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Bob Marley and the Wailers' Blue Plaque Ceremony in London

Bob Marley and the Wailers' Blue Plaque Ceremony in London

Bob Marley and the Wailers' Blue Plaque Ceremony in London

By on - Photos by Felix Foueillis - 1 comment

After 40 years the singer's former home is commemorated for posterity.

The modest semi-detached London house where Bob Marley, Peter Tosh and Bunny Wailer lived in 1972 has been honoured with a commemorative blue plaque to denote its former occupants.

United Reggae witnessed the unveiling ceremony on Saturday 8th September at 15 the Circle, Neasden, NW2, which also housed Wailers Carlton and Aston Barrett. The event was attended by friends, relatives, and fellow artists, as well as the media and public.

The singer Delroy Washington, who spearheaded the project, spoke about meeting Marley for the first time, explaining that "the simplicity of Bob Marley was the attraction".

Bob Marley Blue Plaque - London

The producer Bunny Lee shared his personal recollections saying he and the superstar "had some fun memories, some good and some bad" adding "You didn't get on Bob's wrong side - he didn't take foolishness".

Other musical guests included Locksley Gichie of the Cimarons, who backed Marley at his first shows in Britain, the singers Little Roy, Brenda Lawson and Dave Barker, and original Steel Pulse member and Reggae Philharmonic Orchestra founder Michael Riley. Also in attendance were Earl Sixteen, Dimples Hinds of the Marvels and Leroy "Lepke" Anderson, brother of Bob's wife, Rita.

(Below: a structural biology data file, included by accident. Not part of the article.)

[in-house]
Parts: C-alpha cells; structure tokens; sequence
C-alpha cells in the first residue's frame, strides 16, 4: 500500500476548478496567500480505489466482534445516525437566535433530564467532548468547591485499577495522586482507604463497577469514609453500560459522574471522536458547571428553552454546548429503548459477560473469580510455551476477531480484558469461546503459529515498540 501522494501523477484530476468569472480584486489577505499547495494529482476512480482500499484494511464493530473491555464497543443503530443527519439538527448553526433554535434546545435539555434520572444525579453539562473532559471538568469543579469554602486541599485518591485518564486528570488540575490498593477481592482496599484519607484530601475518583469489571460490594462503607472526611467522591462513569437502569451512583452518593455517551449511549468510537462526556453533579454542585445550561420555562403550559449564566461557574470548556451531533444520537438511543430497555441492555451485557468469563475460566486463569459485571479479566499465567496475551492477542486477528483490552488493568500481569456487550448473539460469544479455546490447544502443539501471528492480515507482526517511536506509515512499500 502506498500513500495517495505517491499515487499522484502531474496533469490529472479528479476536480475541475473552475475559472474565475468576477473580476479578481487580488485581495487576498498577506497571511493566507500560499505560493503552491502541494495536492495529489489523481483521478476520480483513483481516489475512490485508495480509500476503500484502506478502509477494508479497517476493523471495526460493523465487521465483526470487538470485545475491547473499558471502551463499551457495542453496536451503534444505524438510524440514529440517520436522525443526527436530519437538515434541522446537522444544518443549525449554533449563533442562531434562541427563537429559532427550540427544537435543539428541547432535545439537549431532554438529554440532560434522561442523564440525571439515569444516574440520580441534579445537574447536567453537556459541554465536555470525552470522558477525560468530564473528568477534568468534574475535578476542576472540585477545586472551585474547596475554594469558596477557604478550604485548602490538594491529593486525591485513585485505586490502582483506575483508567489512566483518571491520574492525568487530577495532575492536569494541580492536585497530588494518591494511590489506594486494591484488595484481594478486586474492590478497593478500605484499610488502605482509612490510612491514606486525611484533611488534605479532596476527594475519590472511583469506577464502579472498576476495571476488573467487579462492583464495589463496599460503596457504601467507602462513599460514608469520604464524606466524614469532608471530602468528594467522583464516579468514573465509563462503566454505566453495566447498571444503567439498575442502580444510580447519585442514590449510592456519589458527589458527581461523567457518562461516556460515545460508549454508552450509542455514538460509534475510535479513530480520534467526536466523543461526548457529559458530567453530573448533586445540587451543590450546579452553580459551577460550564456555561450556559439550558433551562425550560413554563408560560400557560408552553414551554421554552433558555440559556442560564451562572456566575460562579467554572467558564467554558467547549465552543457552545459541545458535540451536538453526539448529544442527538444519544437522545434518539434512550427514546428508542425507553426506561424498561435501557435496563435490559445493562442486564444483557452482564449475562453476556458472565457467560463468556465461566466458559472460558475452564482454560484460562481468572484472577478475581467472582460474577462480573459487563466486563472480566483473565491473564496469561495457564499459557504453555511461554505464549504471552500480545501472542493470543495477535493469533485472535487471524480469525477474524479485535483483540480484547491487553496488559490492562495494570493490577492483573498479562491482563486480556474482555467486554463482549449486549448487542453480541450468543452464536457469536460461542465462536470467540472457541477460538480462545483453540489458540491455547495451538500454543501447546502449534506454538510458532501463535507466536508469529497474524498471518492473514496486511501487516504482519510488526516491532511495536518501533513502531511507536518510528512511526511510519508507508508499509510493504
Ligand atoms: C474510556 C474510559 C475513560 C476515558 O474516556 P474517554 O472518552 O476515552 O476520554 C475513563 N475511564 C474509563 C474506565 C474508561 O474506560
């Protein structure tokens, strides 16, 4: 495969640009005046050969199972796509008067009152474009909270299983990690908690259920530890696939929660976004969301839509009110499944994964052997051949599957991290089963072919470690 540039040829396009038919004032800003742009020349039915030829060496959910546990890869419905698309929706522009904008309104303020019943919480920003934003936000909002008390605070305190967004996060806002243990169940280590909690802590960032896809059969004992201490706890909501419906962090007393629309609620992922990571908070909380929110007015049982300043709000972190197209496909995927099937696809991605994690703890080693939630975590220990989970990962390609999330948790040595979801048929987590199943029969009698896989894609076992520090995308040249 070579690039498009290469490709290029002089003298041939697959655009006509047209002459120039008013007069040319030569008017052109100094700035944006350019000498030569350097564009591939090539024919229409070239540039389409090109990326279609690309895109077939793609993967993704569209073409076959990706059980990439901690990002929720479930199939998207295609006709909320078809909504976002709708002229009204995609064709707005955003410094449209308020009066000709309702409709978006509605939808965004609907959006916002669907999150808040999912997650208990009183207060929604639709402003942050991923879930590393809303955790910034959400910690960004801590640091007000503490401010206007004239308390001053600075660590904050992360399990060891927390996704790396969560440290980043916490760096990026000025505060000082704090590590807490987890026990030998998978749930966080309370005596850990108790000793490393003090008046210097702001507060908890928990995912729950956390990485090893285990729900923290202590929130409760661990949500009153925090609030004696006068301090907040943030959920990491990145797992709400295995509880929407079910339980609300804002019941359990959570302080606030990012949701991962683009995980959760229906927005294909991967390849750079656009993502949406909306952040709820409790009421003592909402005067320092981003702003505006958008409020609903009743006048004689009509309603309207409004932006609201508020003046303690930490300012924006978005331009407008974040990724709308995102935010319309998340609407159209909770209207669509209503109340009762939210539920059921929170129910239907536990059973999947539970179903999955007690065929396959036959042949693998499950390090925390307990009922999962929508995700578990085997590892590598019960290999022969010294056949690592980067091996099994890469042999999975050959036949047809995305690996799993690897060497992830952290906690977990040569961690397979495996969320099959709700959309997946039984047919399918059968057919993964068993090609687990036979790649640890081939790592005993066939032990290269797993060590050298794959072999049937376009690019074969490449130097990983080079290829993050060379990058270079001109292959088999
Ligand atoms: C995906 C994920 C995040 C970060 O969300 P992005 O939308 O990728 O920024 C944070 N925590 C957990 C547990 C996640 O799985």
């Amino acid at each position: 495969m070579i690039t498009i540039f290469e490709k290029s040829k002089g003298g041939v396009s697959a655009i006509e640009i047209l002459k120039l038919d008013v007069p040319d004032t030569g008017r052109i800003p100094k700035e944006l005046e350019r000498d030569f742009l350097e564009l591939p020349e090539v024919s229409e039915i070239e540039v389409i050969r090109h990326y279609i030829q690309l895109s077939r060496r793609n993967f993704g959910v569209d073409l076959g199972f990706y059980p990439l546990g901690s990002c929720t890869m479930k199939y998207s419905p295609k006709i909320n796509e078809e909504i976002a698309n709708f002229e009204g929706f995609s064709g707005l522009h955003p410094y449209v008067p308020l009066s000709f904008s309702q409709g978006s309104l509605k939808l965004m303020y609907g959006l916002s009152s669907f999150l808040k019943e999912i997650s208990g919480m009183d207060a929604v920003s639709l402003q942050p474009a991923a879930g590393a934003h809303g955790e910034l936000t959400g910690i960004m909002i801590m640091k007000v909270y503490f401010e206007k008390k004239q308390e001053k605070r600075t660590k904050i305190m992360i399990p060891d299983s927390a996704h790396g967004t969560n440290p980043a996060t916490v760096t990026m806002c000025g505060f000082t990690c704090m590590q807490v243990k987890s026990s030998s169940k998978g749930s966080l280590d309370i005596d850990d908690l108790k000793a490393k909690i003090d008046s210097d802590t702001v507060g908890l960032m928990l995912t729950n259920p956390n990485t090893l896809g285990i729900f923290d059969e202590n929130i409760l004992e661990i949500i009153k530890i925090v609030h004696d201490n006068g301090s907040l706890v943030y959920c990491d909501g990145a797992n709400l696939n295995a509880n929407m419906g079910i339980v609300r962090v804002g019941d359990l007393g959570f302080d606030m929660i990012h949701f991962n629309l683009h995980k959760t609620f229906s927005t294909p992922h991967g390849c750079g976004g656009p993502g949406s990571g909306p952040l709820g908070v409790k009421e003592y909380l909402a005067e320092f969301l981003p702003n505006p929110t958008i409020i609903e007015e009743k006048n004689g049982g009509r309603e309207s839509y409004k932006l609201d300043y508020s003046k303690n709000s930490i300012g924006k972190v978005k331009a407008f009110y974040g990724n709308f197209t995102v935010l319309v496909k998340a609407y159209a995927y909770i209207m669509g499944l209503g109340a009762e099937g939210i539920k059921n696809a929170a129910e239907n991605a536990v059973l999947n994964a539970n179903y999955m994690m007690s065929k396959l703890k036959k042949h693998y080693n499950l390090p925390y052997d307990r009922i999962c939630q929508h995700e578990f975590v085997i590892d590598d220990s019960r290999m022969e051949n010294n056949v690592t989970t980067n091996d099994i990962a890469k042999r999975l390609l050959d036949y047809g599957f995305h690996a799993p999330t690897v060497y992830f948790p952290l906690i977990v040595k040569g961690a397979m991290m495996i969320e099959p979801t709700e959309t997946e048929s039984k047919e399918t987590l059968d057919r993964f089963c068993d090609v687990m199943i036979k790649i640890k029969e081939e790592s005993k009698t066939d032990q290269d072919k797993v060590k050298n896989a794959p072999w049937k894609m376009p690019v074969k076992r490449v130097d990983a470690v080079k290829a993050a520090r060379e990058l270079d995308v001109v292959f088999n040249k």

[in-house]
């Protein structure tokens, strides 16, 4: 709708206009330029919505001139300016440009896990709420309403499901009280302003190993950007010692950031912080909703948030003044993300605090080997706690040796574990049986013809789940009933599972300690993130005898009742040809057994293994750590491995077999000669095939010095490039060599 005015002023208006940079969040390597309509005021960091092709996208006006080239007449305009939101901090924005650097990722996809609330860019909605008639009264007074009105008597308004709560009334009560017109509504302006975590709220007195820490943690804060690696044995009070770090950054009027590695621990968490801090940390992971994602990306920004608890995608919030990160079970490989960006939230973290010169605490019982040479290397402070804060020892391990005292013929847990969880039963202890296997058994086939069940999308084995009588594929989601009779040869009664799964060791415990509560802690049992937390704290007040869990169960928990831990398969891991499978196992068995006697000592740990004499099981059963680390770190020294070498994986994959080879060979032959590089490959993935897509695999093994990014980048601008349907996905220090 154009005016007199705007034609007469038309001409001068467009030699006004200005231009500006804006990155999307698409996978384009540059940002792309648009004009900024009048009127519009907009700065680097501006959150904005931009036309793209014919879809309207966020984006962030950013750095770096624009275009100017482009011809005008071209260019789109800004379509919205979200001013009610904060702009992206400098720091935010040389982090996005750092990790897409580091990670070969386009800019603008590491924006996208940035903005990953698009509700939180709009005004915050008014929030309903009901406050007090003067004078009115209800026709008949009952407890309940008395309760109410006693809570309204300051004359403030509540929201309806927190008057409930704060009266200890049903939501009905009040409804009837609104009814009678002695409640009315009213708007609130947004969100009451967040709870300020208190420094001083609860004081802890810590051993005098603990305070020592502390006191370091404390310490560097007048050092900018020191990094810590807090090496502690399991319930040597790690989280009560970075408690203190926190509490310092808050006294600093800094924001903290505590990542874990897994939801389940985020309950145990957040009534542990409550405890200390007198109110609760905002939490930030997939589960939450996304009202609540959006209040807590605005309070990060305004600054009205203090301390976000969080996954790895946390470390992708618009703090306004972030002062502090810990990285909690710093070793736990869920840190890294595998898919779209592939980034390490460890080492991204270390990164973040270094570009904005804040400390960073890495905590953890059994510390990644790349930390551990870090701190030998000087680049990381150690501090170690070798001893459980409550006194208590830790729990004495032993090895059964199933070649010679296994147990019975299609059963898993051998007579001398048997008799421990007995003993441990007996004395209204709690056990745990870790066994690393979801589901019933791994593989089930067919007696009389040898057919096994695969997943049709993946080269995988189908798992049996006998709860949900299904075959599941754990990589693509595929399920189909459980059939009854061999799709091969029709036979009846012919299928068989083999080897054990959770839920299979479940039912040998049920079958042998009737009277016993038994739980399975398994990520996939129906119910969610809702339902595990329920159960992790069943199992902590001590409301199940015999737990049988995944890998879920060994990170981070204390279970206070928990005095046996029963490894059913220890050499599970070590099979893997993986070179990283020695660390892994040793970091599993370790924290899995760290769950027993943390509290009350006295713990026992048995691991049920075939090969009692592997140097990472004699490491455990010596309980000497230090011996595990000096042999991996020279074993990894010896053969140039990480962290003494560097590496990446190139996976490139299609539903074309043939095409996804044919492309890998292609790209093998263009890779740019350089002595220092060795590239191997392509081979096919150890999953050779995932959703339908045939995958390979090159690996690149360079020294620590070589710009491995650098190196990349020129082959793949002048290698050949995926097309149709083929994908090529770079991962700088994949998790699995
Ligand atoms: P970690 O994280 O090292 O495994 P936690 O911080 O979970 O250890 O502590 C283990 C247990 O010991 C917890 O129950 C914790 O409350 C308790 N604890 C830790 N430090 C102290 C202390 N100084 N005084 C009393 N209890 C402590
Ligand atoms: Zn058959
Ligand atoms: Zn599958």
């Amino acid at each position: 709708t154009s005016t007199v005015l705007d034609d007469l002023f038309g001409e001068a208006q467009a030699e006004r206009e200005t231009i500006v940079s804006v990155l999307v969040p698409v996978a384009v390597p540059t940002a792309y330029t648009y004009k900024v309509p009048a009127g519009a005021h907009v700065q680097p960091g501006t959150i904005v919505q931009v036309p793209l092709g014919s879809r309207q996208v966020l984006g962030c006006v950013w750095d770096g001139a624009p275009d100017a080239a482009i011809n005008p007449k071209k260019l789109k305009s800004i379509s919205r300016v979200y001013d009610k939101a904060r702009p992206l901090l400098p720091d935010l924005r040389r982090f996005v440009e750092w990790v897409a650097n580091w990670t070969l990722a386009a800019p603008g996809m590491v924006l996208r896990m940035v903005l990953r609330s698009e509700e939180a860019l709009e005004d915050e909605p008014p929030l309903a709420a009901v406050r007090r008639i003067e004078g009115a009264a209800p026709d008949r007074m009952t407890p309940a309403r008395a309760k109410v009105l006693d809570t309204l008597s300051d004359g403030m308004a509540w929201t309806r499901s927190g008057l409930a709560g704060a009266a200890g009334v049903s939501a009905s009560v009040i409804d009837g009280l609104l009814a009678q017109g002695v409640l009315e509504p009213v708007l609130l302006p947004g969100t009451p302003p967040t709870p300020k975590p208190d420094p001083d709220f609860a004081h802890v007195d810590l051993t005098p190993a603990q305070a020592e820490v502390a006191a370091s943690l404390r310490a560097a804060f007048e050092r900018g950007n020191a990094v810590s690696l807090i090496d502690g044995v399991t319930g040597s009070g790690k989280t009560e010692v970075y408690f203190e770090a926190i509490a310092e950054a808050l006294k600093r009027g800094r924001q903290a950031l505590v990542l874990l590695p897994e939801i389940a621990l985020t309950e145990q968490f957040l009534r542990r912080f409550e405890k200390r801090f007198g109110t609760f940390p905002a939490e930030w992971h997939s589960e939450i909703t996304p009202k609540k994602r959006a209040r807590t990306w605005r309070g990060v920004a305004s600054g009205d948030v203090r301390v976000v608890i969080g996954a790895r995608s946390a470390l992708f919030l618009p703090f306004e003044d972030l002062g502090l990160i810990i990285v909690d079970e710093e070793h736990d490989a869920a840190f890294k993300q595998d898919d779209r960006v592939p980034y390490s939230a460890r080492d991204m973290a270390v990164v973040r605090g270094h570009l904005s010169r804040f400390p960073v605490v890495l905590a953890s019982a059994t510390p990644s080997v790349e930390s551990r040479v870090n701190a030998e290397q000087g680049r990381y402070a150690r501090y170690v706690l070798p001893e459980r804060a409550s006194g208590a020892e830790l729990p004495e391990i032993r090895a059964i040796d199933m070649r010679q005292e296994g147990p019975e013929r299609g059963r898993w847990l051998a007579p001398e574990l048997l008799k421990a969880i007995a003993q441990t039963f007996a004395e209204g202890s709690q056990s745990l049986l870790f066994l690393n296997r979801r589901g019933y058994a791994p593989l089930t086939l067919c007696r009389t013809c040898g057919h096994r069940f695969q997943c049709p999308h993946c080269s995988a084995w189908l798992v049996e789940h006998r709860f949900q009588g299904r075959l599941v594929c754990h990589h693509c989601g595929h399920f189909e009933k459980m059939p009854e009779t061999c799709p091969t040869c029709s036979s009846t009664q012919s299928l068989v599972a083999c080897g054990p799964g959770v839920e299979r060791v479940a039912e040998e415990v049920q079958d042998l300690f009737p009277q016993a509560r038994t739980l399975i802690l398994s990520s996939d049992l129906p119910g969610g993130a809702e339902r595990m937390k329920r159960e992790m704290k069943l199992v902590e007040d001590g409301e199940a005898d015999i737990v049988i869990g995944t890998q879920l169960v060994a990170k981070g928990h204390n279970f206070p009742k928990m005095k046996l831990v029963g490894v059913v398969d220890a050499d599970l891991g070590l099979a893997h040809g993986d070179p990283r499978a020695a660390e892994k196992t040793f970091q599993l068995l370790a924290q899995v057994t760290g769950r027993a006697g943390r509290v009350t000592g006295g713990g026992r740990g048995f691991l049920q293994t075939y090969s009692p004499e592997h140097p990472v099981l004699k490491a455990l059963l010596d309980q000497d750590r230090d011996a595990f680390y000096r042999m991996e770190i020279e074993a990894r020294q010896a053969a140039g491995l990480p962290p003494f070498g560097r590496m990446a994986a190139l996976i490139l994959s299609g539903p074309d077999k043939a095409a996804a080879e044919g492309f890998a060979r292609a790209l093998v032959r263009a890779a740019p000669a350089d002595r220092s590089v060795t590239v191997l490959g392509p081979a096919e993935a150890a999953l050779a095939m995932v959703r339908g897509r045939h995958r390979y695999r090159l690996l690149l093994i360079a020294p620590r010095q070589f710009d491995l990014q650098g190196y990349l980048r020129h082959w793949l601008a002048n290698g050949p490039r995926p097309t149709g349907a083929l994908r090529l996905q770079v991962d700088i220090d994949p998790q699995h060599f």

Local politicians included Brent Council leader, Muhammed Butt, Councillor Lincoln Beswick, Former Brent South MP Dawn Butler and the Mayor of Brent, Michael Adeyeye who described Marley as "an international icon of dimension".

Bob Marley Blue Plaque - LondonAcademic and activist Professor Gus John performed a libation ritual at the property with a coconut shell of overproof rum. He called for the Wailers' story to be taught in schools, saying "reggae is resistance music - resistance to a culture of oppression" noting that history was made by "the struggle of ordinary working class Jamaicans in this humble house - not in some castle in the country".

In a surprise ending to the event, Bob's son Julian Marley arrived just as the speeches were drawing to a close and posed for photos in front of the house with Washington and his fans.

This is the third in a series of markers to celebrate reggae artists' contribution to the capital's cultural history. In 2006 a similar plaque was erected for Bob at Ridgemount Gardens, WC1 and in April 2012 Dennis Brown was honoured in NW10. Both projects were co-ordinated by the Nubian Jak Community Trust. Marley's new plaque was affixed by the Federation Of Reggae Music, of which Washington is leader.

Plans were announced to honour the former homes of Desmond Dekker, Jimmy Cliff, Junior English and Ken Boothe.

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Posted by Brenda Lawson on 09.21.2012
I am ever so proud of you and all the work you have accomplished over the years Delroy Washington.
Keep up the good works. You are our Inspiration.
Role - Model You Have been so magical warm.
Kind thoughtful & highly blessed. Many Thanks!

Best Wishes.

Brenda Lawson

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